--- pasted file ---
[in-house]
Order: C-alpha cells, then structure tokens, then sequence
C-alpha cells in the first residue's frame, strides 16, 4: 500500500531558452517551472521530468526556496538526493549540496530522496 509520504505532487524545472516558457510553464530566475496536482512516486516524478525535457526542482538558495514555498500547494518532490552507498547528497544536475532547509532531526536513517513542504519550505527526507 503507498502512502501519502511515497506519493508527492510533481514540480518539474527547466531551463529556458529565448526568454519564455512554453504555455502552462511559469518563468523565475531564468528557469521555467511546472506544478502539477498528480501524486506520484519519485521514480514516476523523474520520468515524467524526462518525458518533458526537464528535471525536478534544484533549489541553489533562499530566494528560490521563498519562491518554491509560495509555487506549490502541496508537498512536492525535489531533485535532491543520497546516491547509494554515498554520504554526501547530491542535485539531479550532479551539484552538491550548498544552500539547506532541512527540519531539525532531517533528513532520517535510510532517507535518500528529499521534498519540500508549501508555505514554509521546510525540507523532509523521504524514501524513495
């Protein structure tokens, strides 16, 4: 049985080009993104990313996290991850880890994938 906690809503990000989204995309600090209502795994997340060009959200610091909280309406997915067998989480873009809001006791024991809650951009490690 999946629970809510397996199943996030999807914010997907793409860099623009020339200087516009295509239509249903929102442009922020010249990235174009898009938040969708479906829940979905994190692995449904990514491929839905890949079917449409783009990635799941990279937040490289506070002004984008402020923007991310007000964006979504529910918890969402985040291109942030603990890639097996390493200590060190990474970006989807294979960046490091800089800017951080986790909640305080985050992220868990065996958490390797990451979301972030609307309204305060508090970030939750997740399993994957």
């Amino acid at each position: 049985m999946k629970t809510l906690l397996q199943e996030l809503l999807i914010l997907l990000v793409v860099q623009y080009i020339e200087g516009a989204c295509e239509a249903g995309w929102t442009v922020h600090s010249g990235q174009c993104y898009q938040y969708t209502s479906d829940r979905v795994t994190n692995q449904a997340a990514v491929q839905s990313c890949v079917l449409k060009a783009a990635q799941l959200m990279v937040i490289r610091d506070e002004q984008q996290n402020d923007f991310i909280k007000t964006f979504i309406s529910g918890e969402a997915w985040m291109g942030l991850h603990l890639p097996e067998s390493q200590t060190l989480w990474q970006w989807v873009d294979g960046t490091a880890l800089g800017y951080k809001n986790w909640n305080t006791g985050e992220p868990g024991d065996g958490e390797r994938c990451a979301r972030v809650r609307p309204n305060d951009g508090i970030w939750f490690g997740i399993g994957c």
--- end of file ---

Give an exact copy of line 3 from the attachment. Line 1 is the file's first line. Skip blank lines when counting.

C-alpha cells in the first residue's frame, strides 16, 4: 500500500531558452517551472521530468526556496538526493549540496530522496 509520504505532487524545472516558457510553464530566475496536482512516486516524478525535457526542482538558495514555498500547494518532490552507498547528497544536475532547509532531526536513517513542504519550505527526507 503507498502512502501519502511515497506519493508527492510533481514540480518539474527547466531551463529556458529565448526568454519564455512554453504555455502552462511559469518563468523565475531564468528557469521555467511546472506544478502539477498528480501524486506520484519519485521514480514516476523523474520520468515524467524526462518525458518533458526537464528535471525536478534544484533549489541553489533562499530566494528560490521563498519562491518554491509560495509555487506549490502541496508537498512536492525535489531533485535532491543520497546516491547509494554515498554520504554526501547530491542535485539531479550532479551539484552538491550548498544552500539547506532541512527540519531539525532531517533528513532520517535510510532517507535518500528529499521534498519540500508549501508555505514554509521546510525540507523532509523521504524514501524513495